Site Modeling in Revit® – the Environment Way

Tagging Building Pads in Revit® – A Custom Dynamo Script Wrapped as a Gift

UPDATE: We added the option to change the location of the text using a dedicated parameter in the Dynamo player.

Our focus in this series of posts is, through practical solutions to real-world problems, 4 to help landscape and site-design professionals get the very most out of adopting a BIM approach in their work. As such, when our latest appearance on Revit Pure Live (RPL) turned up an issue not directly related to Environment, but most definitely relevant to our community of users, followers, and readers, we couldn’t pass up on the opportunity to chip in. As you might expect from our team of Revit-loving experts, we not only found a solution, but also packaged it up so anyone who needs it can easily implement it.

Use plain text to automatically tag

Topographies and Building Pads without Tags – Like BIM without Information

Well, if you had the chance to tune in to the aforementioned RPL live tutorial, there’s a good chance you noticed when we ran into the following, irksome Revit limitation: you can’t tag Topographies or Building Pads in Revit!!! Thankfully, Nehama Shechter-Baraban, our Revit expert who was giving the lecture, presented a workaround where you can  tag Property Lines as proxies for tagging the lots themselves (in addition to watching the video, you can get an overview of the session on this post about Revit topographies)

As successful as the presentation was, the tagging issue continued to nag at us. Every Revit user, every professional that employs BIM, is well-acquainted with the importance of tags, as they provide a vital medium by which designers expose the information underlying their models and communicate it onward to other project team members and stakeholders. Take the example of Building Pads, which we used in the RPL session to model the lots of the neighborhood plan that was the basis for the tutorial. The amount of information we can add to each Building Pad is substantial – from lot number and perimeter data, to elevation, area, and more. That’s all well and good, but since we can’t tag Building Pads in Revit, we can’t display this information on our drawings! Instead of transparency, a key tenet of BIM, we have thick fog.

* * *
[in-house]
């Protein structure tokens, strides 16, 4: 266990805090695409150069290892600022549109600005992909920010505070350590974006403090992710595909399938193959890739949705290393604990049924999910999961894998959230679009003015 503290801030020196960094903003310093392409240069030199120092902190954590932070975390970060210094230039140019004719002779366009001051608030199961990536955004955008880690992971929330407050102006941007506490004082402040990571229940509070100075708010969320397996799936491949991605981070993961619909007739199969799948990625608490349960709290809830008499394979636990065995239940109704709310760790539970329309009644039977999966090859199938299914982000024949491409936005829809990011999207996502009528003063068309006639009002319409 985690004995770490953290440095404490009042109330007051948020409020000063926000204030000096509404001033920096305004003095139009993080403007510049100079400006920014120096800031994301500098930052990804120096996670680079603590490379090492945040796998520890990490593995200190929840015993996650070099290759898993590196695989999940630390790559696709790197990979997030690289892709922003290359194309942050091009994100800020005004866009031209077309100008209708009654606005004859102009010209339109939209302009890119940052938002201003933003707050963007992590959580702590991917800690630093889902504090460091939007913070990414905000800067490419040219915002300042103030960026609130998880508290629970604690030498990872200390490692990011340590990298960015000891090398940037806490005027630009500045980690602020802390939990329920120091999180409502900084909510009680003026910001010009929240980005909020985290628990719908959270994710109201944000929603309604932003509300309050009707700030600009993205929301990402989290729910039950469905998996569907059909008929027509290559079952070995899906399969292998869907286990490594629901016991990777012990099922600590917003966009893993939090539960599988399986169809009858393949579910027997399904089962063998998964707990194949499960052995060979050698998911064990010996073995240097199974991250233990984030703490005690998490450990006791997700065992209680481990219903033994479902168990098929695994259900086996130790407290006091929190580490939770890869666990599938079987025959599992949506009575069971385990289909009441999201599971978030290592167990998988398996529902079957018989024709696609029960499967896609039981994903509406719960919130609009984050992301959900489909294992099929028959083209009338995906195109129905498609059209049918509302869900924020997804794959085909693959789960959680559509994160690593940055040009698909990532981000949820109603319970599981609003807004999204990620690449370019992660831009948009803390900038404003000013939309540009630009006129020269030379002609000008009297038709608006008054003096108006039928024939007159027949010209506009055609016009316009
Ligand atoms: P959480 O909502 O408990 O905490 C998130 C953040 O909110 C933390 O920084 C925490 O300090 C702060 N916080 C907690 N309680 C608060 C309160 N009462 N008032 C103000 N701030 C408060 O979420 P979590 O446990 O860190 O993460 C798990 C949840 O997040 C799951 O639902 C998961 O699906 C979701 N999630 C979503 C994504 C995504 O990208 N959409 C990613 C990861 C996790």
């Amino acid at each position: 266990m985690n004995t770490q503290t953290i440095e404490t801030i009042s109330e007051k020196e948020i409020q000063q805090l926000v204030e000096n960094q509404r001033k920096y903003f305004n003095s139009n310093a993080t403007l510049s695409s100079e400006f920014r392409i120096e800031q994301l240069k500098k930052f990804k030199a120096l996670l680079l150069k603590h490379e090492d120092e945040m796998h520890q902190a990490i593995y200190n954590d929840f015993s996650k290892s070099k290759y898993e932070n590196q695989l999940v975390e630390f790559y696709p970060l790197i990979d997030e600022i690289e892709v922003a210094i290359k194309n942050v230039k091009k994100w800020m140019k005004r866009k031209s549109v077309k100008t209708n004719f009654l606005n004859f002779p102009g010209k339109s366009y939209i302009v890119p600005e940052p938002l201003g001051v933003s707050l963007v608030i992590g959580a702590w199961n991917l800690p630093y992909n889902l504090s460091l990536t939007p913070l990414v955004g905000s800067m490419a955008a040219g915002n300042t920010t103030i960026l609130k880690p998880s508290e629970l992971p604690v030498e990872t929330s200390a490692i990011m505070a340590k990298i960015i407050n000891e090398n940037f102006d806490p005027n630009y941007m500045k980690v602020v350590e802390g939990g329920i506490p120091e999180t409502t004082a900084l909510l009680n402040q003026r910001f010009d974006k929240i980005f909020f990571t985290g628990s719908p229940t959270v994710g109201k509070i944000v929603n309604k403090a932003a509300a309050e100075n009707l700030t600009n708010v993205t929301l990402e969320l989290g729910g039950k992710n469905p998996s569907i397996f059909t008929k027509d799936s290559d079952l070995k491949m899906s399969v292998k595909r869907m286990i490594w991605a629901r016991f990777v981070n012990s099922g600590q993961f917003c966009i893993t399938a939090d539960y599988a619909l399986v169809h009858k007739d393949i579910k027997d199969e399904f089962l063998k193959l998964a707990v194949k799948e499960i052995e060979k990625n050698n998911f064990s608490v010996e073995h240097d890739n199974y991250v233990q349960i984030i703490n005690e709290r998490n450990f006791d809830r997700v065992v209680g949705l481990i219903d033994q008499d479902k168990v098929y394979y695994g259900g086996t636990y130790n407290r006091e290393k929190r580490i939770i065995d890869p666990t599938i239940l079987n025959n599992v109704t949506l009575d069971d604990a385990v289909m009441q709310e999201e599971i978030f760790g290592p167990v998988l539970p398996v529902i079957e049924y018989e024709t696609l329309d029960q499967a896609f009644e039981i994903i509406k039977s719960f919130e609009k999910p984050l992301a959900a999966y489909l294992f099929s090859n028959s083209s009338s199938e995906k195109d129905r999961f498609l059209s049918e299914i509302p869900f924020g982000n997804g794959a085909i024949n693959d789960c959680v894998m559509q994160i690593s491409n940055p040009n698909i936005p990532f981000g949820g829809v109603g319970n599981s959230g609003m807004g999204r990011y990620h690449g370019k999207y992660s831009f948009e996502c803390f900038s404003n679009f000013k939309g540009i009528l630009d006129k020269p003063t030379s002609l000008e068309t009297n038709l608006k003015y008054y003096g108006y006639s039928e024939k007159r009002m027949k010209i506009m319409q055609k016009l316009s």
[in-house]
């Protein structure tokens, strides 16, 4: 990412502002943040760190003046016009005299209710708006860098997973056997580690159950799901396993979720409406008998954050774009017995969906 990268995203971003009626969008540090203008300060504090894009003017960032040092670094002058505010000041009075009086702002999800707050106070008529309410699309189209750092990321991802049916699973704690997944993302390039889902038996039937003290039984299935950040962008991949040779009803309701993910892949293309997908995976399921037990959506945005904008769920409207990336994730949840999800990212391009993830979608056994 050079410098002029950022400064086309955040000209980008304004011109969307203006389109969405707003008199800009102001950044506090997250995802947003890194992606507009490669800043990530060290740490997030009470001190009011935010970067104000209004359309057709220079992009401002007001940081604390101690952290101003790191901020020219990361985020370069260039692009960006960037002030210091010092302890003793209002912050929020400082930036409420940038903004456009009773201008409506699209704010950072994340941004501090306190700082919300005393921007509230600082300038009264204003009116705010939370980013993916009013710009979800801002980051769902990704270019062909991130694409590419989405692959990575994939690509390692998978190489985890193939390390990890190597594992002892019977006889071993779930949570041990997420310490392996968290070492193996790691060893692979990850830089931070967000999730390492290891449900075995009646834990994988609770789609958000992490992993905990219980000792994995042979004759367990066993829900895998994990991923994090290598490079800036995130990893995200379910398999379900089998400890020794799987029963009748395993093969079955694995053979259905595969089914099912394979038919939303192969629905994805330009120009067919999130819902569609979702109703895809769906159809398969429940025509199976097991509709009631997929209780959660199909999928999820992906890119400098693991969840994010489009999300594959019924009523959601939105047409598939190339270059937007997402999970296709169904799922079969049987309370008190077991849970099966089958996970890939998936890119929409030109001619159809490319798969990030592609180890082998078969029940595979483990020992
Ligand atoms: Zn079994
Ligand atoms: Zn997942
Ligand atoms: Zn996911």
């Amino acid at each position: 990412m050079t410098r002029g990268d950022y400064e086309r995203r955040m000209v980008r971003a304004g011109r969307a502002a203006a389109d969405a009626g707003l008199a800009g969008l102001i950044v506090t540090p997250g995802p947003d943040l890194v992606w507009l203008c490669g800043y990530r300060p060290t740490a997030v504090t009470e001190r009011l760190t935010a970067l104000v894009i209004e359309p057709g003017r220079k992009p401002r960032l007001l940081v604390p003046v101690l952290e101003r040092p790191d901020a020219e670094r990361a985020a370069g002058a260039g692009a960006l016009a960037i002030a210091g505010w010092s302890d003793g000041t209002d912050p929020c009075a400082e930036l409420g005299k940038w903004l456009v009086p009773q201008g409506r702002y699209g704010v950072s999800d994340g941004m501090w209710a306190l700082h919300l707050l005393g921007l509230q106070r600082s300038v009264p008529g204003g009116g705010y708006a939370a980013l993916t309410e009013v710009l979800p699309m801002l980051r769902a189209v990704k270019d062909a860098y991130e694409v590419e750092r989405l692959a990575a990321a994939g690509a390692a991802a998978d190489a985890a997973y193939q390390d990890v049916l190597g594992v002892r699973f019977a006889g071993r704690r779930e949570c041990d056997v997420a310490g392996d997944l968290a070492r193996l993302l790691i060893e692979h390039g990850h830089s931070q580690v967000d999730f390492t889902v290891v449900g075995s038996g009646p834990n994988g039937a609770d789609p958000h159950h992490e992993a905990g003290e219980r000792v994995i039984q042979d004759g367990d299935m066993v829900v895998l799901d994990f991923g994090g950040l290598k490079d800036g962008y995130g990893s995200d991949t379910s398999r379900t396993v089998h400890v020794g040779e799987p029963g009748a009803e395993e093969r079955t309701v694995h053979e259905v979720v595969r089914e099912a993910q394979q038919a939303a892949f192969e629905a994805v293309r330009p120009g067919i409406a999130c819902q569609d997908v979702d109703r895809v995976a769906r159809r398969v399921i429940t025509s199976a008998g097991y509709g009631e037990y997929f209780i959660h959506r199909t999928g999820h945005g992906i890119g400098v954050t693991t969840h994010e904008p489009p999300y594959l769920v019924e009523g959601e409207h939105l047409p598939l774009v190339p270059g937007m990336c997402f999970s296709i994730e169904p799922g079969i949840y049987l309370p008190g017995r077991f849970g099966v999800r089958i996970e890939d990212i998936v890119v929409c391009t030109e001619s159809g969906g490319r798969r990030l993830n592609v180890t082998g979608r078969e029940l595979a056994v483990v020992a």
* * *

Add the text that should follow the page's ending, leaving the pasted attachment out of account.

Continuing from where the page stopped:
A practical workaround, scripted and packaged just for you (no Dynamo knowledge needed)

For many site designers, to whom Building Pads and, of course, Topographies, are elemental, not being able to tag these components is a big issue. The same goes for many architects when planning areas (e.g., towns, boroughs, etc.).

With the lack of any built-in (to Revit) solution for this (and until we develop an Environment feature that addresses this), we scoured the web for a solution, and found this awesome tutorial by BIMplacehoder, that teaches you how to create your own Dynamo script that you can use to “tag” the Building Pads in your model (well, it’s not a real tag, but it gets the job done)

Seeing, however, that not all of us are sufficiently familiar or proficient with Dynamo to readily take advantage of this solution, and because, at Arch-Intelligence, we’re all about doing more for our clients, users, and followers, we decided to build and package the script such that any of us “ordinary” Revit users could easily use it straight away. So… grab the script here and follow these few simple steps to begin using the script in your own project, to tag the height of a Building Pad, or of any other parameter you wish to display:

  1. To get started, download the script file “ENV-Building Pad Tag.dyn” from this link and save it on your computer, somewhere you can easily find it later on.
  2. Open your Revit project that includes the Building Pads you wish to tag.
  3. Go to the “Manage” tab and select “Dynamo Player” to run the script without opening Dynamo.
  4. Click on Browse and navigate to the folder where the script is located.
  5. The script name “ENV-Building Pad Tag.dyn” should now appear in your Dynamo Player window.
  6. Click on “Edit Inputs” to see the parameters you can set.
  7. Change the parameters to fit your project. (View name, text style etc.)
  8. Click “Run Script” and see the results.

(Thank you to Nattalie Mor, our talented partner and BIM virtuoso, also known as MissBIM, for her assistance with the script!)

While this solution isn’t tagging, it’s a solid solution for quickly displaying information that would otherwise remain “hidden”. We welcome any comments or suggestions for improvements. We also invite you to follow us on LinkedIn and let us know if the script was helpful!


The Environment for Revit Team